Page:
North Whidbey Middle School hosts student culture fair

Eighth-graders at North Whidbey Middle School got the chance to trace the roots in their family trees.

Eighth-graders at North Whidbey Middle School got the chance to trace the roots in their family trees.

Then they put the trees on display, roots and all.

Eighth-grade teachers asked their students to complete a culture project on a part of their families’ history and culture, including a research paper, an interview with a family member and a visual presentation to display for friends and family Wednesday night.

“They pick something from their culture, so a personal part of their background,” said Lindsay Brockett, one of the eighth-grade teachers. “It’s really exciting, and they love it. They really get into it, and they love talking about their background and what they’re passionate about.”

“It reminds us of where we came from, who we are, what makes us, us,” Olivia Rotter said.

Rotter said her ancestors immigrated from Ireland. Now, five generations later, her Irish heritage is still a large part of her family’s life.

“I never really noticed it till I got into my project,” she said. “I was looking around the house for things that I could do for my project, and I see my dad wearing one of those Irish golf hats, and I’m looking around in our basement and we have tapestries and special knots everywhere.

“It’s all over the house, and I never recognized it.”

Not every student displayed the culture of the country their ancestors were from; some took a different approach,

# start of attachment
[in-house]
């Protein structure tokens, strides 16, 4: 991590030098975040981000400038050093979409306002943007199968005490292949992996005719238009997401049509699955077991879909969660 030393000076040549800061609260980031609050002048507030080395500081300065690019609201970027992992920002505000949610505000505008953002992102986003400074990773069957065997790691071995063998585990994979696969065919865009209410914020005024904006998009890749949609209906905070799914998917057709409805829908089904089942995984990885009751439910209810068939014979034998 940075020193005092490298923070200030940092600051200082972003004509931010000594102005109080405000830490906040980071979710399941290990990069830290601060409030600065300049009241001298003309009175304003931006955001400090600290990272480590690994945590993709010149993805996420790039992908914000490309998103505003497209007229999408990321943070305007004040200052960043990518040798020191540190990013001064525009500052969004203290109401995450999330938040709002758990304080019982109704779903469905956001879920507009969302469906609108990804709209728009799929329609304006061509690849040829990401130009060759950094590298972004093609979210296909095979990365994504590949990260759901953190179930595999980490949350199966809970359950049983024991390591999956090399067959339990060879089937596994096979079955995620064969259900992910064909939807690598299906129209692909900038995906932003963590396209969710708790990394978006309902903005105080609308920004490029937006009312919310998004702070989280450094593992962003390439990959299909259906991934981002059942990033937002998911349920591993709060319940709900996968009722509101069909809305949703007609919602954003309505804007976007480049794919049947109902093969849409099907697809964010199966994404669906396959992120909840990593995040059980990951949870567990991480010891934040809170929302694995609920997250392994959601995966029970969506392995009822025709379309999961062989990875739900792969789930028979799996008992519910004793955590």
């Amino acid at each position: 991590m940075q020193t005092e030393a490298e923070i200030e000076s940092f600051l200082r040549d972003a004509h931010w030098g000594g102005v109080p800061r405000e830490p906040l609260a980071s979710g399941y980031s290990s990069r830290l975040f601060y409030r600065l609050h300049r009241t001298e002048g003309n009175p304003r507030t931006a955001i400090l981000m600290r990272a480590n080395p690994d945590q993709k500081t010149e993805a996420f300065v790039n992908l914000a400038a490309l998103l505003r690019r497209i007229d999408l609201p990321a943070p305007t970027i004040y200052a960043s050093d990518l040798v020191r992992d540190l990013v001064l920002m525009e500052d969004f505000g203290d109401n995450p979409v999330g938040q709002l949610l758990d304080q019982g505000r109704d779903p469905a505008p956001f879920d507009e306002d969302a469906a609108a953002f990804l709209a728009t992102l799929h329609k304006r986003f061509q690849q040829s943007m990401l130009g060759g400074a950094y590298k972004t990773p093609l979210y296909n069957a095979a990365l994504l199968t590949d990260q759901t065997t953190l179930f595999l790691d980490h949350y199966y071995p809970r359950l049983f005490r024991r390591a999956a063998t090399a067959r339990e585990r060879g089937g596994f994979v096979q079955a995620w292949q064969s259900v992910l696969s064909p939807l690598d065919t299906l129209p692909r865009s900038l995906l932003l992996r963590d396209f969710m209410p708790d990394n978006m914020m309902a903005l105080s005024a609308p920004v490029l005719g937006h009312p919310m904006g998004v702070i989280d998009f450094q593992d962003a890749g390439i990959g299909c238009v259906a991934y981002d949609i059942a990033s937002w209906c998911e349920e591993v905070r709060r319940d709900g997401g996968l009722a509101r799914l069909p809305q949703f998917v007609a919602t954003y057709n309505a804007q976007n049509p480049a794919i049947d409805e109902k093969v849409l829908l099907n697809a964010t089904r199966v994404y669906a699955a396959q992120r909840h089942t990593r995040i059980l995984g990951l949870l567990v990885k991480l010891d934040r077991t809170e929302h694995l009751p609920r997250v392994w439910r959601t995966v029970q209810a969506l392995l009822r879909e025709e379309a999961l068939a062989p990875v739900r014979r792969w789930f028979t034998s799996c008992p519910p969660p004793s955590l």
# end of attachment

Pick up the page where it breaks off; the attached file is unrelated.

Jeremy Salter presented the history of cooking through the generations in his family.

“It’s just been in my family for over 100 years,” he said.

His display consisted not only of homemade lasagna handed out to passersby, but also the original recipe from 1954, a 60-year-old roasting pan and more.

There were pictures of him making the lasagna and, of course, his dog watching the process.

He said the project gave him the opportunity to share a side of his family’s culture.

“It helps show a lot of who I am and what I usually do around the house,” Salter said. “Overall, I feel amazing with all the work that I’ve done in the past month.”

McKenna Ryals presented her art. Coming from a “long line of artists,” Ryals loves art and enjoyed showing it.

She said that a lot of her family paints, but she prefers a different medium: colored-pencil drawings. She also creates animations, which was a part of her presentation.

“I love everything about art,” Ryals said. “It’s beautiful; it’s a way to get your emotions out. It’s awesome.”

For her, projects like this are important because it gives students “a chance to be creative.”

“It just lets them dig into their past and everything, so they get to learn a little more about their family,” Ryals said, “sometimes stuff that they never actually knew.”

Other projects included sports, food, military heritage, horses and more.

“I think it connects them to their background,” Brockett said, “and a lot of these people find out about stuff in their family that they’ve never known before, and that’s what’s really exciting.”